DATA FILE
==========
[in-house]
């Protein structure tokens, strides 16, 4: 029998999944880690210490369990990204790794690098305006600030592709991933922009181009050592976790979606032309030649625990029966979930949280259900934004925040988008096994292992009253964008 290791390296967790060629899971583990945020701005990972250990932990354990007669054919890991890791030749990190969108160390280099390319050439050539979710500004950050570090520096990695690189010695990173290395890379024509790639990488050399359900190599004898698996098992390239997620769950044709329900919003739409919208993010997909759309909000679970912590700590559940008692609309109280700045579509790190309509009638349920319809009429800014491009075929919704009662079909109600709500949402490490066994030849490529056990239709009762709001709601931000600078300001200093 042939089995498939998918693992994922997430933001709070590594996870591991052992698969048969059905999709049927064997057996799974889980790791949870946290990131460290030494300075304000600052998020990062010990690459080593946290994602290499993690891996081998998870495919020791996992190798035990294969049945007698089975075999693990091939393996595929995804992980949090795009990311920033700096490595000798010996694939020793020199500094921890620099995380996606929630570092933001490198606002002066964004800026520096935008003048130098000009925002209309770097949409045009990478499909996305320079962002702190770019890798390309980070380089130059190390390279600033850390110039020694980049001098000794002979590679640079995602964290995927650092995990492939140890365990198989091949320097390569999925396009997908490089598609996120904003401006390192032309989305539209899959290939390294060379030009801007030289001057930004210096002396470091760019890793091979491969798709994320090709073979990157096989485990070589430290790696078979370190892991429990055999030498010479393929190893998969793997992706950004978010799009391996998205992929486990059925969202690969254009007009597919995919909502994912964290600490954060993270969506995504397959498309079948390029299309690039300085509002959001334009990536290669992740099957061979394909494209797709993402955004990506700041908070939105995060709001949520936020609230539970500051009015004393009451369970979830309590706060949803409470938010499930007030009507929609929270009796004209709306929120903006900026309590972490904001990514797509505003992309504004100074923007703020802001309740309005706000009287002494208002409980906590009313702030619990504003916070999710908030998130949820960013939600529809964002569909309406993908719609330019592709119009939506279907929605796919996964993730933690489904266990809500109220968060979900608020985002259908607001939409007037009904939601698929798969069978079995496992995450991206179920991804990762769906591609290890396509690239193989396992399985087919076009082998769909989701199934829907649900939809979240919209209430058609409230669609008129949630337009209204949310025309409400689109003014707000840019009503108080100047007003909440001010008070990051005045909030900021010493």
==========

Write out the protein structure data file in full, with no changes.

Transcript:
[in-house]
């Protein structure tokens, strides 16, 4: 029998999944880690210490369990990204790794690098305006600030592709991933922009181009050592976790979606032309030649625990029966979930949280259900934004925040988008096994292992009253964008 290791390296967790060629899971583990945020701005990972250990932990354990007669054919890991890791030749990190969108160390280099390319050439050539979710500004950050570090520096990695690189010695990173290395890379024509790639990488050399359900190599004898698996098992390239997620769950044709329900919003739409919208993010997909759309909000679970912590700590559940008692609309109280700045579509790190309509009638349920319809009429800014491009075929919704009662079909109600709500949402490490066994030849490529056990239709009762709001709601931000600078300001200093 042939089995498939998918693992994922997430933001709070590594996870591991052992698969048969059905999709049927064997057996799974889980790791949870946290990131460290030494300075304000600052998020990062010990690459080593946290994602290499993690891996081998998870495919020791996992190798035990294969049945007698089975075999693990091939393996595929995804992980949090795009990311920033700096490595000798010996694939020793020199500094921890620099995380996606929630570092933001490198606002002066964004800026520096935008003048130098000009925002209309770097949409045009990478499909996305320079962002702190770019890798390309980070380089130059190390390279600033850390110039020694980049001098000794002979590679640079995602964290995927650092995990492939140890365990198989091949320097390569999925396009997908490089598609996120904003401006390192032309989305539209899959290939390294060379030009801007030289001057930004210096002396470091760019890793091979491969798709994320090709073979990157096989485990070589430290790696078979370190892991429990055999030498010479393929190893998969793997992706950004978010799009391996998205992929486990059925969202690969254009007009597919995919909502994912964290600490954060993270969506995504397959498309079948390029299309690039300085509002959001334009990536290669992740099957061979394909494209797709993402955004990506700041908070939105995060709001949520936020609230539970500051009015004393009451369970979830309590706060949803409470938010499930007030009507929609929270009796004209709306929120903006900026309590972490904001990514797509505003992309504004100074923007703020802001309740309005706000009287002494208002409980906590009313702030619990504003916070999710908030998130949820960013939600529809964002569909309406993908719609330019592709119009939506279907929605796919996964993730933690489904266990809500109220968060979900608020985002259908607001939409007037009904939601698929798969069978079995496992995450991206179920991804990762769906591609290890396509690239193989396992399985087919076009082998769909989701199934829907649900939809979240919209209430058609409230669609008129949630337009209204949310025309409400689109003014707000840019009503108080100047007003909440001010008070990051005045909030900021010493």